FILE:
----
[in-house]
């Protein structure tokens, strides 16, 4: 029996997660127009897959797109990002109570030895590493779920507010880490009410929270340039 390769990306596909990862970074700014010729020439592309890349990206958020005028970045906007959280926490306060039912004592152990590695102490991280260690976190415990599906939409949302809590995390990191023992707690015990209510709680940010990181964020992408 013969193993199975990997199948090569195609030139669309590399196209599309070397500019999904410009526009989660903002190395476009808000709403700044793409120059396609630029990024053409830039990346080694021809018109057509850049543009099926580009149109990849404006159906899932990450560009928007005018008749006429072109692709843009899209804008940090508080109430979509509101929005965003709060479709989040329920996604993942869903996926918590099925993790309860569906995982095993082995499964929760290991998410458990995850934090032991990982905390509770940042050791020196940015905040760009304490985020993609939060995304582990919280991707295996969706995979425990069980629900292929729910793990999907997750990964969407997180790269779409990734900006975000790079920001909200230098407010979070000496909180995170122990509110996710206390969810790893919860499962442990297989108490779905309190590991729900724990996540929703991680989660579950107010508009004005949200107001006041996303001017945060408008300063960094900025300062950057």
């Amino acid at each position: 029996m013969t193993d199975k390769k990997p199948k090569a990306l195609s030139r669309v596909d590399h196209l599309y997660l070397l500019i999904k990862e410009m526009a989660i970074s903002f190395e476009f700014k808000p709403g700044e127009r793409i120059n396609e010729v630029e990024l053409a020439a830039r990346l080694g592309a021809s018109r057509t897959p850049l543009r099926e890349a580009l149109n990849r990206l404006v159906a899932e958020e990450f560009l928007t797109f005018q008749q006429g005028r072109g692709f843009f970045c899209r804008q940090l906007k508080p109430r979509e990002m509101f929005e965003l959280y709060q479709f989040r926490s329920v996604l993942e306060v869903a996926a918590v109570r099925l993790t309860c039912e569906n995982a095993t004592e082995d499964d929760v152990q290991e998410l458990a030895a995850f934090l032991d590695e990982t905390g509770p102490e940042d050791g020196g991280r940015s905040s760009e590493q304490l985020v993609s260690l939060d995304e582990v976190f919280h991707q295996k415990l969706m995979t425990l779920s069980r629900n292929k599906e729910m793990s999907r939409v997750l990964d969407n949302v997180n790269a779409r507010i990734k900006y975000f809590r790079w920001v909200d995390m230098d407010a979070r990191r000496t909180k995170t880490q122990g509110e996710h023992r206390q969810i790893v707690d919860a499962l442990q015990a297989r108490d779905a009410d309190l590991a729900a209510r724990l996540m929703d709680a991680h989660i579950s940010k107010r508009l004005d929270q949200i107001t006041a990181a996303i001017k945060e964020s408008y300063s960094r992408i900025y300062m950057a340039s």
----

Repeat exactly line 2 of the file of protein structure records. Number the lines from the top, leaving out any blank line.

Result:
């Protein structure tokens, strides 16, 4: 029996997660127009897959797109990002109570030895590493779920507010880490009410929270340039 390769990306596909990862970074700014010729020439592309890349990206958020005028970045906007959280926490306060039912004592152990590695102490991280260690976190415990599906939409949302809590995390990191023992707690015990209510709680940010990181964020992408 013969193993199975990997199948090569195609030139669309590399196209599309070397500019999904410009526009989660903002190395476009808000709403700044793409120059396609630029990024053409830039990346080694021809018109057509850049543009099926580009149109990849404006159906899932990450560009928007005018008749006429072109692709843009899209804008940090508080109430979509509101929005965003709060479709989040329920996604993942869903996926918590099925993790309860569906995982095993082995499964929760290991998410458990995850934090032991990982905390509770940042050791020196940015905040760009304490985020993609939060995304582990919280991707295996969706995979425990069980629900292929729910793990999907997750990964969407997180790269779409990734900006975000790079920001909200230098407010979070000496909180995170122990509110996710206390969810790893919860499962442990297989108490779905309190590991729900724990996540929703991680989660579950107010508009004005949200107001006041996303001017945060408008300063960094900025300062950057």